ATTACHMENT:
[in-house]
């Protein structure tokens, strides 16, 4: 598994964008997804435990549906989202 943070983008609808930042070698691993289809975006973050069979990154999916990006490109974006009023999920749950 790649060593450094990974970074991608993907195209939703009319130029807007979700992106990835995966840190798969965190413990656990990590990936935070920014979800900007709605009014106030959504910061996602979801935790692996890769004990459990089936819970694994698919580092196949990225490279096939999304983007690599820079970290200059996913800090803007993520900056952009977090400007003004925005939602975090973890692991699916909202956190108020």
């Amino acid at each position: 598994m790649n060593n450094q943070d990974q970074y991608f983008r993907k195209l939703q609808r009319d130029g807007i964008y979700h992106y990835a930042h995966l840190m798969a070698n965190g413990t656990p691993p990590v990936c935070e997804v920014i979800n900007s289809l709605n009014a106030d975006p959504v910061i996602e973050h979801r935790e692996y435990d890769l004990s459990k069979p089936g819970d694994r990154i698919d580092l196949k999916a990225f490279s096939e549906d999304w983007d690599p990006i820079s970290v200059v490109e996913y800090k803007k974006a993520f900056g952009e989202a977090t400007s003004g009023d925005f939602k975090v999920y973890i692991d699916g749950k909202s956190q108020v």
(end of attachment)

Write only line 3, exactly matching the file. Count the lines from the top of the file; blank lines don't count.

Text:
């Amino acid at each position: 598994m790649n060593n450094q943070d990974q970074y991608f983008r993907k195209l939703q609808r009319d130029g807007i964008y979700h992106y990835a930042h995966l840190m798969a070698n965190g413990t656990p691993p990590v990936c935070e997804v920014i979800n900007s289809l709605n009014a106030d975006p959504v910061i996602e973050h979801r935790e692996y435990d890769l004990s459990k069979p089936g819970d694994r990154i698919d580092l196949k999916a990225f490279s096939e549906d999304w983007d690599p990006i820079s970290v200059v490109e996913y800090k803007k974006a993520f900056g952009e989202a977090t400007s003004g009023d925005f939602k975090v999920y973890i692991d699916g749950k909202s956190q108020v």